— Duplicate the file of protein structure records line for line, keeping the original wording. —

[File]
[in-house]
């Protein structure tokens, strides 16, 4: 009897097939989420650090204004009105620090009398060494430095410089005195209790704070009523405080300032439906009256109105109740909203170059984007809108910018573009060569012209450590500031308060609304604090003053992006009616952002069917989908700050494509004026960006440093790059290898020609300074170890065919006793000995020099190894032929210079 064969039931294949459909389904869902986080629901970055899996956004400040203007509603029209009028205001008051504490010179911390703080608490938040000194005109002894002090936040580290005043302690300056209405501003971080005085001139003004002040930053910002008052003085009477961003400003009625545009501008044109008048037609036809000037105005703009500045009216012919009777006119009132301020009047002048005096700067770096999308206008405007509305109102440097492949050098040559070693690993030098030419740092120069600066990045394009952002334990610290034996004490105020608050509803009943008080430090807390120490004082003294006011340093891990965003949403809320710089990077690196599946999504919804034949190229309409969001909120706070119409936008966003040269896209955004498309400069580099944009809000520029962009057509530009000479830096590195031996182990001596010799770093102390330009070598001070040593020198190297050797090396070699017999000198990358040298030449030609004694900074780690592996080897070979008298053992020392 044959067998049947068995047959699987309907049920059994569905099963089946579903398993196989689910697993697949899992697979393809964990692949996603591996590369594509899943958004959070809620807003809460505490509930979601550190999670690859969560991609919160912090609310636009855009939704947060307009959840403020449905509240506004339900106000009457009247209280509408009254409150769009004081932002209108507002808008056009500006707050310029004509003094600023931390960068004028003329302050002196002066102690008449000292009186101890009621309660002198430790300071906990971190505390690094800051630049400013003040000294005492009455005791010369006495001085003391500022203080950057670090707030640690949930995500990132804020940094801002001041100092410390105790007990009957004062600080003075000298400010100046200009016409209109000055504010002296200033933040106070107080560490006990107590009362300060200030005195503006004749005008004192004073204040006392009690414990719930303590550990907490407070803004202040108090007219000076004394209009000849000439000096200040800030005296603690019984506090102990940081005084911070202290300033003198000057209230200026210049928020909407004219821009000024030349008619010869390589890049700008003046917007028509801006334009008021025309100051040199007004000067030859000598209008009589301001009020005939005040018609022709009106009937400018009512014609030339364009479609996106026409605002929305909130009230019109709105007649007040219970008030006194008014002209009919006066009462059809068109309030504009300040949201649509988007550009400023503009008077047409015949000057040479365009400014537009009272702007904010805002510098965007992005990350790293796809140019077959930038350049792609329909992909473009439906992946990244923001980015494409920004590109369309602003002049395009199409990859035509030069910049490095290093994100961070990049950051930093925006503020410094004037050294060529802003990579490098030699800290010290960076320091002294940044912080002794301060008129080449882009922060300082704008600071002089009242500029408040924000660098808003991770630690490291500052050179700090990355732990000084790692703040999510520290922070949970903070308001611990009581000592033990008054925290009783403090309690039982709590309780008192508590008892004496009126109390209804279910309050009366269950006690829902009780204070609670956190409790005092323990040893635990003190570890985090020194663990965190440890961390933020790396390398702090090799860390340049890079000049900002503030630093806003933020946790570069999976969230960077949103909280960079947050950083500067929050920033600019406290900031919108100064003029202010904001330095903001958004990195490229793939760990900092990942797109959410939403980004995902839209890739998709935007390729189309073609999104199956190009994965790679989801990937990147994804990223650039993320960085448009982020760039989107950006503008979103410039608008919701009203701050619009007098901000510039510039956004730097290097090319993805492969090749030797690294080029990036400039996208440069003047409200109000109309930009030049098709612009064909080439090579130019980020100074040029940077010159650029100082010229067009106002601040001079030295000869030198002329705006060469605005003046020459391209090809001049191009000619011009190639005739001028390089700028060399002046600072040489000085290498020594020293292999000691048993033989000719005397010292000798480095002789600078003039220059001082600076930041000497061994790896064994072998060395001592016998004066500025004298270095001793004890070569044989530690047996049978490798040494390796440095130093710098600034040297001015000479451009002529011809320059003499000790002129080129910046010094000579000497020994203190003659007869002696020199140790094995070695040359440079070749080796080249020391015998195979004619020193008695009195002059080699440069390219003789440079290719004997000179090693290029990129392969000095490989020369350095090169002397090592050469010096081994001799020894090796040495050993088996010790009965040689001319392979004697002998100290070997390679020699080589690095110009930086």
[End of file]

[in-house]
């Protein structure tokens, strides 16, 4: 009897097939989420650090204004009105620090009398060494430095410089005195209790704070009523405080300032439906009256109105109740909203170059984007809108910018573009060569012209450590500031308060609304604090003053992006009616952002069917989908700050494509004026960006440093790059290898020609300074170890065919006793000995020099190894032929210079 064969039931294949459909389904869902986080629901970055899996956004400040203007509603029209009028205001008051504490010179911390703080608490938040000194005109002894002090936040580290005043302690300056209405501003971080005085001139003004002040930053910002008052003085009477961003400003009625545009501008044109008048037609036809000037105005703009500045009216012919009777006119009132301020009047002048005096700067770096999308206008405007509305109102440097492949050098040559070693690993030098030419740092120069600066990045394009952002334990610290034996004490105020608050509803009943008080430090807390120490004082003294006011340093891990965003949403809320710089990077690196599946999504919804034949190229309409969001909120706070119409936008966003040269896209955004498309400069580099944009809000520029962009057509530009000479830096590195031996182990001596010799770093102390330009070598001070040593020198190297050797090396070699017999000198990358040298030449030609004694900074780690592996080897070979008298053992020392 044959067998049947068995047959699987309907049920059994569905099963089946579903398993196989689910697993697949899992697979393809964990692949996603591996590369594509899943958004959070809620807003809460505490509930979601550190999670690859969560991609919160912090609310636009855009939704947060307009959840403020449905509240506004339900106000009457009247209280509408009254409150769009004081932002209108507002808008056009500006707050310029004509003094600023931390960068004028003329302050002196002066102690008449000292009186101890009621309660002198430790300071906990971190505390690094800051630049400013003040000294005492009455005791010369006495001085003391500022203080950057670090707030640690949930995500990132804020940094801002001041100092410390105790007990009957004062600080003075000298400010100046200009016409209109000055504010002296200033933040106070107080560490006990107590009362300060200030005195503006004749005008004192004073204040006392009690414990719930303590550990907490407070803004202040108090007219000076004394209009000849000439000096200040800030005296603690019984506090102990940081005084911070202290300033003198000057209230200026210049928020909407004219821009000024030349008619010869390589890049700008003046917007028509801006334009008021025309100051040199007004000067030859000598209008009589301001009020005939005040018609022709009106009937400018009512014609030339364009479609996106026409605002929305909130009230019109709105007649007040219970008030006194008014002209009919006066009462059809068109309030504009300040949201649509988007550009400023503009008077047409015949000057040479365009400014537009009272702007904010805002510098965007992005990350790293796809140019077959930038350049792609329909992909473009439906992946990244923001980015494409920004590109369309602003002049395009199409990859035509030069910049490095290093994100961070990049950051930093925006503020410094004037050294060529802003990579490098030699800290010290960076320091002294940044912080002794301060008129080449882009922060300082704008600071002089009242500029408040924000660098808003991770630690490291500052050179700090990355732990000084790692703040999510520290922070949970903070308001611990009581000592033990008054925290009783403090309690039982709590309780008192508590008892004496009126109390209804279910309050009366269950006690829902009780204070609670956190409790005092323990040893635990003190570890985090020194663990965190440890961390933020790396390398702090090799860390340049890079000049900002503030630093806003933020946790570069999976969230960077949103909280960079947050950083500067929050920033600019406290900031919108100064003029202010904001330095903001958004990195490229793939760990900092990942797109959410939403980004995902839209890739998709935007390729189309073609999104199956190009994965790679989801990937990147994804990223650039993320960085448009982020760039989107950006503008979103410039608008919701009203701050619009007098901000510039510039956004730097290097090319993805492969090749030797690294080029990036400039996208440069003047409200109000109309930009030049098709612009064909080439090579130019980020100074040029940077010159650029100082010229067009106002601040001079030295000869030198002329705006060469605005003046020459391209090809001049191009000619011009190639005739001028390089700028060399002046600072040489000085290498020594020293292999000691048993033989000719005397010292000798480095002789600078003039220059001082600076930041000497061994790896064994072998060395001592016998004066500025004298270095001793004890070569044989530690047996049978490798040494390796440095130093710098600034040297001015000479451009002529011809320059003499000790002129080129910046010094000579000497020994203190003659007869002696020199140790094995070695040359440079070749080796080249020391015998195979004619020193008695009195002059080699440069390219003789440079290719004997000179090693290029990129392969000095490989020369350095090169002397090592050469010096081994001799020894090796040495050993088996010790009965040689001319392979004697002998100290070997390679020699080589690095110009930086």